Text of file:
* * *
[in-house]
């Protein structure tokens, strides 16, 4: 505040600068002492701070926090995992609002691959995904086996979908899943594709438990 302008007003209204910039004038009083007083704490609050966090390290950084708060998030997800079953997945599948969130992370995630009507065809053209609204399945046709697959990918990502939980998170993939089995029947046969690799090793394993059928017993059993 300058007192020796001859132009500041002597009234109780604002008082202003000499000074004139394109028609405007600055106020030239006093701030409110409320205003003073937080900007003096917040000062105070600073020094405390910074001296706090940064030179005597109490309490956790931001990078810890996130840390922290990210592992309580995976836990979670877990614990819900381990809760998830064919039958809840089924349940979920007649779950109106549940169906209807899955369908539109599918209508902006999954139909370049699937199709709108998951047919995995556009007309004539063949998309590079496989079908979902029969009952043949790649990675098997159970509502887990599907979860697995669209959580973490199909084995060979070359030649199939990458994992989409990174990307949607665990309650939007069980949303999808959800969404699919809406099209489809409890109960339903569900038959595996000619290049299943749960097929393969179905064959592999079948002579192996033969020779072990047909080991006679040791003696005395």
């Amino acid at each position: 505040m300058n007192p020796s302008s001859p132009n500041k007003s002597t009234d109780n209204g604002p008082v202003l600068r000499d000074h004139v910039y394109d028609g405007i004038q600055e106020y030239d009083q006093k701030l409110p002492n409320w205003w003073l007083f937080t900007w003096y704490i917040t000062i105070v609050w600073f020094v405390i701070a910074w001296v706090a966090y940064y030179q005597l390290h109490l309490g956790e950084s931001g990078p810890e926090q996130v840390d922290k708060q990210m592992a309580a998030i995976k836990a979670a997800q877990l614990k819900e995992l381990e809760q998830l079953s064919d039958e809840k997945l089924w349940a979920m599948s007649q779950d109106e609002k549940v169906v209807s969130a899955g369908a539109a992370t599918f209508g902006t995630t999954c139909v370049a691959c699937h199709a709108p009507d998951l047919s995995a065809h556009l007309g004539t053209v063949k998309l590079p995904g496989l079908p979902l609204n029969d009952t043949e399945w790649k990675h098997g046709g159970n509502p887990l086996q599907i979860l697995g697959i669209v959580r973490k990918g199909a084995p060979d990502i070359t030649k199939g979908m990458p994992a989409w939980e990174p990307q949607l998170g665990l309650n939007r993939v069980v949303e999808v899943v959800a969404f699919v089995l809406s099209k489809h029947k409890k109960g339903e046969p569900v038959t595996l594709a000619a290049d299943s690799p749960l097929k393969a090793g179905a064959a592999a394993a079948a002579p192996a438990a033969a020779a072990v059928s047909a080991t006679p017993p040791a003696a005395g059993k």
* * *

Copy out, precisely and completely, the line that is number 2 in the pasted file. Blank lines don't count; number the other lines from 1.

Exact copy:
């Protein structure tokens, strides 16, 4: 505040600068002492701070926090995992609002691959995904086996979908899943594709438990 302008007003209204910039004038009083007083704490609050966090390290950084708060998030997800079953997945599948969130992370995630009507065809053209609204399945046709697959990918990502939980998170993939089995029947046969690799090793394993059928017993059993 300058007192020796001859132009500041002597009234109780604002008082202003000499000074004139394109028609405007600055106020030239006093701030409110409320205003003073937080900007003096917040000062105070600073020094405390910074001296706090940064030179005597109490309490956790931001990078810890996130840390922290990210592992309580995976836990979670877990614990819900381990809760998830064919039958809840089924349940979920007649779950109106549940169906209807899955369908539109599918209508902006999954139909370049699937199709709108998951047919995995556009007309004539063949998309590079496989079908979902029969009952043949790649990675098997159970509502887990599907979860697995669209959580973490199909084995060979070359030649199939990458994992989409990174990307949607665990309650939007069980949303999808959800969404699919809406099209489809409890109960339903569900038959595996000619290049299943749960097929393969179905064959592999079948002579192996033969020779072990047909080991006679040791003696005395």